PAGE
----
How to get exit interviews right
By Annie Makoff on 24 October 2023
Nothing says ‘we really value your opinion and want to improve’ like a decent exit interview. With the right framework and preparation, exit interviews can be a crucial source of qualitative data which HR may not always be party to ordinarily.
Exit interview feedback can also indicate issues with diversity, equity and inclusion.
“Exit interviews can provide rich feedback about the reasons individuals are leaving an organisation and identify any emerging patterns or trends,” says Toby Mildon, diversity and inclusion architect and founder of consultancy and advisory business, Mildon. “For example, a large number of women leaving an organisation citing ‘difficulties with work-life balance’ might tell you the organisation is not good at implementing flexible working or supporting women. Or there might be disproportionately more people from ethnic minorities who are leaving. Organisations will then need to reverse engineer that and find out why.”
But for those who are leaving because they’ve experienced microaggressions or who are unhappy with the workplace culture, exit interviews can be a source of anxiety.
That’s why Jane Green MBE, founder of neurodivergent charity SEDSConnective advises employers to handle the exit interview process as sensitively as possible and offer exit surveys in place of interviews, if preferred. “Exit interviews aren’t particularly accessible, especially for some neurodivergent employees,” she says. “Questions can be misinterpreted particularly if you’re autistic or the set-up may feel overwhelming. Many neurodivergent employees are also vulnerable to bullying, so the idea of an exit interview may feel quite distressing. Surveys can sometimes be a better alternative, as long as the wording and format is accessible.”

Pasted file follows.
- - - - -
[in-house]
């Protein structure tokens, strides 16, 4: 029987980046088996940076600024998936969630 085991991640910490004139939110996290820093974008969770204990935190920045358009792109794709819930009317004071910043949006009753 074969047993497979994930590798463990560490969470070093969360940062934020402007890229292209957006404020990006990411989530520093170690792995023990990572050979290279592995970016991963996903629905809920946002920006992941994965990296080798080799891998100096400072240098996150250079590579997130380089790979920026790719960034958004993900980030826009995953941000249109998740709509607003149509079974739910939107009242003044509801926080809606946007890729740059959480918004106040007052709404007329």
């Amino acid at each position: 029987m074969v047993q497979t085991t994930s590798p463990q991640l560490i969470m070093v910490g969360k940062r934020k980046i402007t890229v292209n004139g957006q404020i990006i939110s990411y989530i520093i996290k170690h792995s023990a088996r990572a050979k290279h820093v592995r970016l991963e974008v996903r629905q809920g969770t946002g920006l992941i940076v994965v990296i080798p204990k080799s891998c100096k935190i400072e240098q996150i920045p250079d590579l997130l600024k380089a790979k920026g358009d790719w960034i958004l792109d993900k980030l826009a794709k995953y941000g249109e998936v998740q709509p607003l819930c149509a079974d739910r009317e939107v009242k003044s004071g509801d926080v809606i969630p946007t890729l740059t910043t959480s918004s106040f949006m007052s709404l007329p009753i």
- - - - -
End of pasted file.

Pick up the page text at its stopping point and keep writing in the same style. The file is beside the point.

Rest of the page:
Embed in the offboarding process
According to Mildon, exit interviews must be managed properly, as part of the offboarding process. “I’ve known some organisations who don’t offer exit interviews consistently or who gather data and feedback, but then do absolutely nothing with the data!”
So given issues with accessibility and inclusivity, concerns over language and whether or not interview feedback is actually utilised, how can organisations ensure they’re conducting exit interviews in the right way?
“The purpose of the interview must be clearly explained, the leaving employee must believe in this purpose and the interviewer and processor of the data must be trusted and independent,” says Bethany Samson, people director, Investors in People.
Mildon agrees: outsourcing the process to a third party may make it easier for out-going employees to be completely honest. “If someone is leaving because of bullying and someone from HR phones up and says cheerily, ‘we’d love to an exit interview with you!’, that’s not going to go down well. People will be much more willing to share their experiences with a third party, particularly if they can do so anonymously.”